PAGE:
Editor's Note: Below is a brief excerpt from Potomac Research Group Senior Analyst JT Taylor's Morning Bullets sent to institutional clients each morning.
Expectations for the Senate's productivity this year were already low, but the looming nomination fight over Justice Scalia's replacement threatens to grind the chamber to a standstill. Majority Leader Mitch McConnell's decree that any Obama nominee to the Supreme Court would be stonewalled all but invites an "obstructionist" tag for the whole party in the coming election (though we're willing to bet that Harry Reid, if in his shoes, would be using the same playbook). He's caught between the stated goal of "regular order," demonstrating his party's ability to govern, and a much-less ephemeral conservative base that will not countenance a nominee from the current president, period.
We wonder, why not just let the process work? There are several major hurdles that a nominee faces under normal circumstances -- the Judiciary Committee, a cloture vote, and finally a floor vote -- and there's opportunity throughout for Leadership to slow or block confirmation, with far less risk to the party brand. Not every Senator seems to be adopting the party's hard line -- Judiciary Chair Chuck Grassley said he would at least withhold judgment until a nominee is named, while fellow Judiciary member Thom Tillis warned about the "obstructionist trap" they risk by blocking a SCOTUS pick sight-unseen.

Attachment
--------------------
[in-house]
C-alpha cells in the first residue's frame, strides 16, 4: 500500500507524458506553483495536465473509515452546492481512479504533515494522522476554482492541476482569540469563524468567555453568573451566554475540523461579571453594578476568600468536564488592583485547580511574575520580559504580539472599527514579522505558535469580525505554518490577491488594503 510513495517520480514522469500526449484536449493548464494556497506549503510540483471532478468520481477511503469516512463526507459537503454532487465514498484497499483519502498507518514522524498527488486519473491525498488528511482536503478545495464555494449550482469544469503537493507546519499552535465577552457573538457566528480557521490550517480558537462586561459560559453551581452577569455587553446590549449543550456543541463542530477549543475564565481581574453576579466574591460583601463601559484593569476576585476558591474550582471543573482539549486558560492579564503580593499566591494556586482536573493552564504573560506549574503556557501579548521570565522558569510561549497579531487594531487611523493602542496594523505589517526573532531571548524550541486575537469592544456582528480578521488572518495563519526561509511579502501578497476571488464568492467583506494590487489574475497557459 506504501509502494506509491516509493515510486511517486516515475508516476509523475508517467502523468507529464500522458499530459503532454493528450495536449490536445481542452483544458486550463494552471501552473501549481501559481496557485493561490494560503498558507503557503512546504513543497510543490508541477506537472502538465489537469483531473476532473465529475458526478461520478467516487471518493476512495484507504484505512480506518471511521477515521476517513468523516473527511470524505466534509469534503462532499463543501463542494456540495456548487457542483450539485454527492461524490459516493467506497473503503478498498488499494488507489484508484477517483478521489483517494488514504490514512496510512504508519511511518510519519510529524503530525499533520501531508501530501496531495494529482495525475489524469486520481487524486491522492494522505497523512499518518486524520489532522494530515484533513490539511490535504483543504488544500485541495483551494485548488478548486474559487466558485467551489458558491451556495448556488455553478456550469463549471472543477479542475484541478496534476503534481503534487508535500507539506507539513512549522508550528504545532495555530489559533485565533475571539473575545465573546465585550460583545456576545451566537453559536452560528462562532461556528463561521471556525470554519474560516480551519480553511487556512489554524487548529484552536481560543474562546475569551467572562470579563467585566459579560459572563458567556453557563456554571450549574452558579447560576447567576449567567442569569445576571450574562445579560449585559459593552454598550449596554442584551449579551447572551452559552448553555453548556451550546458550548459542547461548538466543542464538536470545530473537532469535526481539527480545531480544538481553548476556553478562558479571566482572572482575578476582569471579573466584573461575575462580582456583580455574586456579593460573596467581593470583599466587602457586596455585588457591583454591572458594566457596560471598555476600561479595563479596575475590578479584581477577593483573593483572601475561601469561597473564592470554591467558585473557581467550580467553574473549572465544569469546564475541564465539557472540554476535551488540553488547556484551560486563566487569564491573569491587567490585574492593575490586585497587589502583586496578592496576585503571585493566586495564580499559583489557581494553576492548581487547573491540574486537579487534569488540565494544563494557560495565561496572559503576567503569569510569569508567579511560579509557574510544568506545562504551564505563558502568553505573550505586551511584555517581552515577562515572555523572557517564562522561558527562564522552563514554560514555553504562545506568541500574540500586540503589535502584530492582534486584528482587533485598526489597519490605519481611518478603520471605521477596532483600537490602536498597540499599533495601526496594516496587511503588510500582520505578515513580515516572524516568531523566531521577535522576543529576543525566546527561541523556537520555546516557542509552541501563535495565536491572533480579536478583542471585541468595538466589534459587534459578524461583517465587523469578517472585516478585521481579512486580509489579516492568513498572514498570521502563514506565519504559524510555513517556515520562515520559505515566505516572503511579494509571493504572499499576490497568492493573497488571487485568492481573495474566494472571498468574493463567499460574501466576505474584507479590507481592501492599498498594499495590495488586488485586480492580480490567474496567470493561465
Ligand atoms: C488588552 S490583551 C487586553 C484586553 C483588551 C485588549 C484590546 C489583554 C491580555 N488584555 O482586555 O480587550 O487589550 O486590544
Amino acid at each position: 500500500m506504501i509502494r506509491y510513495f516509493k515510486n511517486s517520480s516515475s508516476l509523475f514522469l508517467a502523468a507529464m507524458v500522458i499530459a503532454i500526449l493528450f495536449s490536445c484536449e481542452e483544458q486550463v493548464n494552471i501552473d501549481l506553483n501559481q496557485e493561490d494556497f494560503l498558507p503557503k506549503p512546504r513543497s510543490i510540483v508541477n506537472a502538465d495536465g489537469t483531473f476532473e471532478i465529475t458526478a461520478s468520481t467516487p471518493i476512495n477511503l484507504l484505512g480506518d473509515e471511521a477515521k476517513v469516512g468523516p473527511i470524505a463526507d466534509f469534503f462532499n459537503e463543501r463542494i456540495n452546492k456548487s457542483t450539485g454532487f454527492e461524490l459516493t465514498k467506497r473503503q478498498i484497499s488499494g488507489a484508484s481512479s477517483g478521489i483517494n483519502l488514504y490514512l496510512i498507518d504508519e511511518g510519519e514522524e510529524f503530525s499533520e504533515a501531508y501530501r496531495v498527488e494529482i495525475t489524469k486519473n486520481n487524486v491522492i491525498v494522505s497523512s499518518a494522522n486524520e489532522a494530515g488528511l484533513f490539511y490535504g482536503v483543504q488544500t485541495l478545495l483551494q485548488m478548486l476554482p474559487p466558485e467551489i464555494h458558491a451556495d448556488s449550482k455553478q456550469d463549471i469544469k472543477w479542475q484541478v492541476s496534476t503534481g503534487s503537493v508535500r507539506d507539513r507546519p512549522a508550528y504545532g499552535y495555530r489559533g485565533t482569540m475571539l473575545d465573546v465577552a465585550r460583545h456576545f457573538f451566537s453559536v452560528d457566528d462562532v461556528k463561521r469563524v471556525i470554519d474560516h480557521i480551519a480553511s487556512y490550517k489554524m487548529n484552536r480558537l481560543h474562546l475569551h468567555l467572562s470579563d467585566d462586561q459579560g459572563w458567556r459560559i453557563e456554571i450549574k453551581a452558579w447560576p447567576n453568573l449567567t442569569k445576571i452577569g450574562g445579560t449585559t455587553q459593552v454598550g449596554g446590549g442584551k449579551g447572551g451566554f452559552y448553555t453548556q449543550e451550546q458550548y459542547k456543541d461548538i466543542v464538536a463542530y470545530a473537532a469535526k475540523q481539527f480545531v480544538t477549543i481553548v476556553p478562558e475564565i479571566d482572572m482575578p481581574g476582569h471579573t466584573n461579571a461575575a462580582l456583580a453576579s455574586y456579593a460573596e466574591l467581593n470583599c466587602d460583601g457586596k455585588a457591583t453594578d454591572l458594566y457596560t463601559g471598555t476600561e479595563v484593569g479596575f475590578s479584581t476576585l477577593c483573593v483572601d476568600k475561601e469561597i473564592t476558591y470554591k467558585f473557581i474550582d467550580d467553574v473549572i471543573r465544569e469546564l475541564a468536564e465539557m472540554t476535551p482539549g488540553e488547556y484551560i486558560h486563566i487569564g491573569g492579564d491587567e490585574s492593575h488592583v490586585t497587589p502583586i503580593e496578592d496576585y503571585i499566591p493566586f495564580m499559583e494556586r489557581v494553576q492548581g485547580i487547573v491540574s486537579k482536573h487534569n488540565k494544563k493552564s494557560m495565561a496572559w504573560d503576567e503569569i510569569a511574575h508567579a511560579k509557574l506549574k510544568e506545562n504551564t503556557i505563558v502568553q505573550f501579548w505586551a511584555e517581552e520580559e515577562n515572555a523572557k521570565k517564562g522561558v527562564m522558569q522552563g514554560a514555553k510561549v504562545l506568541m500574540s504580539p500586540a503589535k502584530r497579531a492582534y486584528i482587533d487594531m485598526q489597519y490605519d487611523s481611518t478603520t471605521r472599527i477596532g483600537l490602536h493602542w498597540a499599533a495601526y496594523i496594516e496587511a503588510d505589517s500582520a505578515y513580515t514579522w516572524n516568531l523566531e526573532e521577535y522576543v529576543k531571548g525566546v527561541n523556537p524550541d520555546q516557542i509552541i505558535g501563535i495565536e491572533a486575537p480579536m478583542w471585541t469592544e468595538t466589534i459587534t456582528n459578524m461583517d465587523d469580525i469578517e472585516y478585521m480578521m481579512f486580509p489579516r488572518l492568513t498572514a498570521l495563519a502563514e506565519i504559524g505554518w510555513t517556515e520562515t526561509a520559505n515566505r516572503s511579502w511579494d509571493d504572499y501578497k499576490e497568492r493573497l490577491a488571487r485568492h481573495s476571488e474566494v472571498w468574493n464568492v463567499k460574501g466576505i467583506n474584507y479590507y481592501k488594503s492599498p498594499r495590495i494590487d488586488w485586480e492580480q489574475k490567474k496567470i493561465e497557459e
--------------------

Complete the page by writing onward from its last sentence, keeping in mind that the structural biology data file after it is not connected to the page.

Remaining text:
BUDGET BALANCING ACT:
Speaker Paul Ryan, facing stern opposition from conservatives to the budget caps agreed-upon by his predecessor John Boehner, laid out three options for members of his Caucus on Friday:
- Re-impose sequestration-level cuts for defense and domestic spending;
- Bump up the defense budget, to satisfy hawks, but maintain or lower caps on domestic spending; or
- Don't pass a budget at all -- with the budget topline already set for next year, appropriations bulls can still move forward unimpeded.
Options 1 and 2, he stated, would result in the one outcome conservatives hate even more than excess spending: a Democratic blockade in the Senate, followed by an Omnibus appropriations bill crammed down their throats at the end of the year. Option 3 would be an embarrassment for Ryan, former chair of the Budget Committee, and give Democrats yet another attack vector on the party's inability to govern -- but "the sky wouldn't fall," according to the Speaker. Partisan rancor over the SCOTUS shake-up increases the odds that House Republicans will take option 3.